'New Year, New You' Means New Cooking Tips To Stick With Your Resolution "Eat healthier" is a resolution many people make at the start of the year. NPR's Audie Cornish speaks with David Tamarkin, editor at Epicurious, who has some tips on how to make that resolution stick.
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'New Year, New You' Means New Cooking Tips To Stick With Your Resolution

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'New Year, New You' Means New Cooking Tips To Stick With Your Resolution

'New Year, New You' Means New Cooking Tips To Stick With Your Resolution

'New Year, New You' Means New Cooking Tips To Stick With Your Resolution

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"Eat healthier" is a resolution many people make at the start of the year. NPR's Audie Cornish speaks with David Tamarkin, editor at Epicurious, who has some tips on how to make that resolution stick.

AUDIE CORNISH, HOST:

You wouldn't be the first one to make cooking more and eating right a New Year's resolution. David Tamarkin of Epicurious did that same thing one year and posted his recipes and pictures on social media. And he found...

DAVID TAMARKIN: It took off. You know, people started cooking along with me. I was like, oh, this is a good way to do a New Year, new you challenge on Epicurious that doesn't involve a diet.

CORNISH: Now he calls it the Cook90 challenge. The premise is simple - eat home-cooked meals, from breakfast to dessert, every single day. Tamarkin says he wants to encourage a new generation of home cooks that have fallen hard for takeout, meal kits and protein bars. He says the most daunting part of the process is actually not so much the cooking, but the shopping.

TAMARKIN: One of the biggest benefits of cooking daily or cooking a lot is that one meal can lead to the next. So, you know, we're going to start off on January 1 with a big batch of beans because of course that's the - that's what everyone should be making on New Year's Day. And a big batch of beans can feed you that night, and then it can feed you two nights later in a completely different way.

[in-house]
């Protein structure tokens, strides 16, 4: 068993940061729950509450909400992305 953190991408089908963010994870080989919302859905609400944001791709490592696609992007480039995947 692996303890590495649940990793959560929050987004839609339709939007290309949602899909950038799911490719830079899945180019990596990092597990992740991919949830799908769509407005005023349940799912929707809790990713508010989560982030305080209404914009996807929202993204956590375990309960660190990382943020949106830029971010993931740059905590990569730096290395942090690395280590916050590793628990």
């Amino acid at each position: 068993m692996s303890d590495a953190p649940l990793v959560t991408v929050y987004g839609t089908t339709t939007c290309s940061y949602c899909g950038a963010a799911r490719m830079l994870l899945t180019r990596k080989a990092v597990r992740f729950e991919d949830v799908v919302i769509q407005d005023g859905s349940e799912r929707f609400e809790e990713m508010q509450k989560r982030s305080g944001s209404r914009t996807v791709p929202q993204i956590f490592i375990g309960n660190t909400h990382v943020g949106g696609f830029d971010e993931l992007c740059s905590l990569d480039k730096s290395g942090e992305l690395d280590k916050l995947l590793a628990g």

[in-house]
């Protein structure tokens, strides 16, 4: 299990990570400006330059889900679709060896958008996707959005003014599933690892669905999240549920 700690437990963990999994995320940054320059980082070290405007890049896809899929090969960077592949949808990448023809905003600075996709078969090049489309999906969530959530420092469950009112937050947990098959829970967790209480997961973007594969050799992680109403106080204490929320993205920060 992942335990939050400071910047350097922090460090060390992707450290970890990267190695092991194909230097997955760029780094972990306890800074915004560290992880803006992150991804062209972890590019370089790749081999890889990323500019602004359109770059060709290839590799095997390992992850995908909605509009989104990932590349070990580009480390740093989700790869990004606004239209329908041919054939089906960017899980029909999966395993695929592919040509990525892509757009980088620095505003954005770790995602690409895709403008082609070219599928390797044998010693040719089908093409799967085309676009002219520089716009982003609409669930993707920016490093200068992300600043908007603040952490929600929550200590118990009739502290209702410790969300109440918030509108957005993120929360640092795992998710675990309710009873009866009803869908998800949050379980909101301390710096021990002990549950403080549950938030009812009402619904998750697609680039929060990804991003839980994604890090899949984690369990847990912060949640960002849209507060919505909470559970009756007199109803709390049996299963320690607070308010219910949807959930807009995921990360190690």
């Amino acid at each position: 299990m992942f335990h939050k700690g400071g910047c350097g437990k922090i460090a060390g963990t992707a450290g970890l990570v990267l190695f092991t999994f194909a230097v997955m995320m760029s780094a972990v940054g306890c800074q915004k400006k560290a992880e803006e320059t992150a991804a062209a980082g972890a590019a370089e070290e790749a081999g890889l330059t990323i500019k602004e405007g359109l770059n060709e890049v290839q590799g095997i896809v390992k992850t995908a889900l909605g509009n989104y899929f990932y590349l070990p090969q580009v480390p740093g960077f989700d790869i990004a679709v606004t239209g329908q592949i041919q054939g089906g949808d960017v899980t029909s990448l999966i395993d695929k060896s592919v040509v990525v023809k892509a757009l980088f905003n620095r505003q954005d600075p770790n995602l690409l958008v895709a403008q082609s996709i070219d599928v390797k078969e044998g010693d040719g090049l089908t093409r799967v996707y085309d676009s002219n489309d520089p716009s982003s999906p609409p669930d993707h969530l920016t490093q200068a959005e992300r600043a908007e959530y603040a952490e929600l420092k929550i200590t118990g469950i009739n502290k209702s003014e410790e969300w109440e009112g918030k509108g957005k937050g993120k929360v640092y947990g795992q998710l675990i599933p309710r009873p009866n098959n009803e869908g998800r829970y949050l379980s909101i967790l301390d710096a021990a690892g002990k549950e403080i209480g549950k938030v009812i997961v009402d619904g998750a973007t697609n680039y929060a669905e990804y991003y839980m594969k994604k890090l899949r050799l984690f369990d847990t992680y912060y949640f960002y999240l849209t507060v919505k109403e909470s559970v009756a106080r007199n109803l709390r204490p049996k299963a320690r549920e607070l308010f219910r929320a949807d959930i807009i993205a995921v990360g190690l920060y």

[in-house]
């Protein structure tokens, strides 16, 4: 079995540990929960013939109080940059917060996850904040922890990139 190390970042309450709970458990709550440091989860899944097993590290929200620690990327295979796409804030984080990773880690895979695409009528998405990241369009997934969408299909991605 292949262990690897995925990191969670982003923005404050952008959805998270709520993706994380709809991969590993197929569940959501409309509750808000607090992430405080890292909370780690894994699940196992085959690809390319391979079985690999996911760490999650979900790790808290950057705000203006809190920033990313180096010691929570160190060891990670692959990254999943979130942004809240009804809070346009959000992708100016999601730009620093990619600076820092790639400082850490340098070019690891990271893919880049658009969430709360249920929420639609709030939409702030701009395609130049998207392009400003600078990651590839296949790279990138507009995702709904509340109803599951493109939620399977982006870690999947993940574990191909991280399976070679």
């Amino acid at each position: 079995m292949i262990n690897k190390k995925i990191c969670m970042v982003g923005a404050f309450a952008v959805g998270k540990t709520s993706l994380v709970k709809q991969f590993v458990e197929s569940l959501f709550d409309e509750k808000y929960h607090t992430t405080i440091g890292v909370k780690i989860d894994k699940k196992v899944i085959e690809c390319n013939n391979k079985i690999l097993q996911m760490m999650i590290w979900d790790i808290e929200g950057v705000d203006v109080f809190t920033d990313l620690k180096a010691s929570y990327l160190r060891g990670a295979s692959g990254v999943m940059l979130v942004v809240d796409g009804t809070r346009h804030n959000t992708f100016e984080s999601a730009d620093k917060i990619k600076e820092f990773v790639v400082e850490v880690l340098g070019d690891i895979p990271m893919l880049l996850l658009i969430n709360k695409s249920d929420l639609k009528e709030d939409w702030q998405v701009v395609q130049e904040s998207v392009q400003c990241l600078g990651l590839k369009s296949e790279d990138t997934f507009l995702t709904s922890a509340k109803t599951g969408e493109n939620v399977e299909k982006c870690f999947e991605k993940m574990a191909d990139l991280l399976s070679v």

So you can make enchiladas with beans one night and then a bean soup the next night. And then you can even bring that leftover bean soup to lunch. And things just sort of cycle, and that's the best thing about cooking at home.

CORNISH: What's interesting about this is I think for a lot of immigrant families, a lot of people who grew up with moms who did a lot of cooking, this will feel very familiar, the idea of, like, shopping for the week and also cooking for the week - right? - often on a Sunday.

TAMARKIN: Absolutely. I hear that a lot from - especially from older people, that I've been doing Cook90 my entire life. You know, I cook every meal at home every day. This is nothing special. And they think it's sort of funny that I get applauded for doing this one month out of the year and now that there's a whole book about it.

I feel that, but that's not the way people are cooking right now - I mean, younger people especially. People are going to grocery stores to pick up, you know, prepared chicken salad or chicken cutlets. Sometimes they're even going to the grocery store to have a glass of wine and eat at the grocery store. Grocery stores are sort of becoming restaurants in some places.